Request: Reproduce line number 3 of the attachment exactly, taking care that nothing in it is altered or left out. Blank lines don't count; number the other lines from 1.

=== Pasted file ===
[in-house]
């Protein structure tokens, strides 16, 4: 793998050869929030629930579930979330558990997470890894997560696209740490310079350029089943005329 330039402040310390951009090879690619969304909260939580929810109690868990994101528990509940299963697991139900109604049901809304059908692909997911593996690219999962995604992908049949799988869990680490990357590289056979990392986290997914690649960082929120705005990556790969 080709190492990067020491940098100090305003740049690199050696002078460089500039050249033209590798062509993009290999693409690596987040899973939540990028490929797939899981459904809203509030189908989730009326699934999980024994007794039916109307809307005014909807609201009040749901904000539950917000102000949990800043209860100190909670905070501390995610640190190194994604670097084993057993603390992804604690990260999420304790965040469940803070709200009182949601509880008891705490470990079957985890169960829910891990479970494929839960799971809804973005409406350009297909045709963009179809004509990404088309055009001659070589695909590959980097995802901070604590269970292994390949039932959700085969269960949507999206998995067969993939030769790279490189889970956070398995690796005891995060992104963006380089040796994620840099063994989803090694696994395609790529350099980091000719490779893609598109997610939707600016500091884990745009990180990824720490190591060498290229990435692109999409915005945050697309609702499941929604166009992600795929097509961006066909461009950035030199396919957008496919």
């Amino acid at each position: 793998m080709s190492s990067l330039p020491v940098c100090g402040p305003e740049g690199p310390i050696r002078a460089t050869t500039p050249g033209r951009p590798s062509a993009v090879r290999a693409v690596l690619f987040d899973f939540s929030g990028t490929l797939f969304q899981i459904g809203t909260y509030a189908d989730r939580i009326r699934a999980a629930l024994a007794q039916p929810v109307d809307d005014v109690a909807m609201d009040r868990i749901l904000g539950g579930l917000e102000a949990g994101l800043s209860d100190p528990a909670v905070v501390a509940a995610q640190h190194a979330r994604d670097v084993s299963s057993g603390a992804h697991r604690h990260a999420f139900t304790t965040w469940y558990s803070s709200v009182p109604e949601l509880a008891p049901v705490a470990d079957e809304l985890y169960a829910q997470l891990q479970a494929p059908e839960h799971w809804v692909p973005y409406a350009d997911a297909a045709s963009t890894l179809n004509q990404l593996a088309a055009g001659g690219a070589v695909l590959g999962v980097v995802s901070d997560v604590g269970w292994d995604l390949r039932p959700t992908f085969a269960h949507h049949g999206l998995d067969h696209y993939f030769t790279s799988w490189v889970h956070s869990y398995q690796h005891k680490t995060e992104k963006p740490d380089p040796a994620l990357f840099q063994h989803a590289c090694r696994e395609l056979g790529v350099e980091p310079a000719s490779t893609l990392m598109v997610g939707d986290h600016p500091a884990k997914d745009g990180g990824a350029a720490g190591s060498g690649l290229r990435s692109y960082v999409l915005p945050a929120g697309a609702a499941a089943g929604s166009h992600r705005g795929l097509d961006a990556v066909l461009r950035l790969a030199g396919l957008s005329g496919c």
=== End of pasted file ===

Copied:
């Amino acid at each position: 793998m080709s190492s990067l330039p020491v940098c100090g402040p305003e740049g690199p310390i050696r002078a460089t050869t500039p050249g033209r951009p590798s062509a993009v090879r290999a693409v690596l690619f987040d899973f939540s929030g990028t490929l797939f969304q899981i459904g809203t909260y509030a189908d989730r939580i009326r699934a999980a629930l024994a007794q039916p929810v109307d809307d005014v109690a909807m609201d009040r868990i749901l904000g539950g579930l917000e102000a949990g994101l800043s209860d100190p528990a909670v905070v501390a509940a995610q640190h190194a979330r994604d670097v084993s299963s057993g603390a992804h697991r604690h990260a999420f139900t304790t965040w469940y558990s803070s709200v009182p109604e949601l509880a008891p049901v705490a470990d079957e809304l985890y169960a829910q997470l891990q479970a494929p059908e839960h799971w809804v692909p973005y409406a350009d997911a297909a045709s963009t890894l179809n004509q990404l593996a088309a055009g001659g690219a070589v695909l590959g999962v980097v995802s901070d997560v604590g269970w292994d995604l390949r039932p959700t992908f085969a269960h949507h049949g999206l998995d067969h696209y993939f030769t790279s799988w490189v889970h956070s869990y398995q690796h005891k680490t995060e992104k963006p740490d380089p040796a994620l990357f840099q063994h989803a590289c090694r696994e395609l056979g790529v350099e980091p310079a000719s490779t893609l990392m598109v997610g939707d986290h600016p500091a884990k997914d745009g990180g990824a350029a720490g190591s060498g690649l290229r990435s692109y960082v999409l915005p945050a929120g697309a609702a499941a089943g929604s166009h992600r705005g795929l097509d961006a990556v066909l461009r950035l790969a030199g396919l957008s005329g496919c």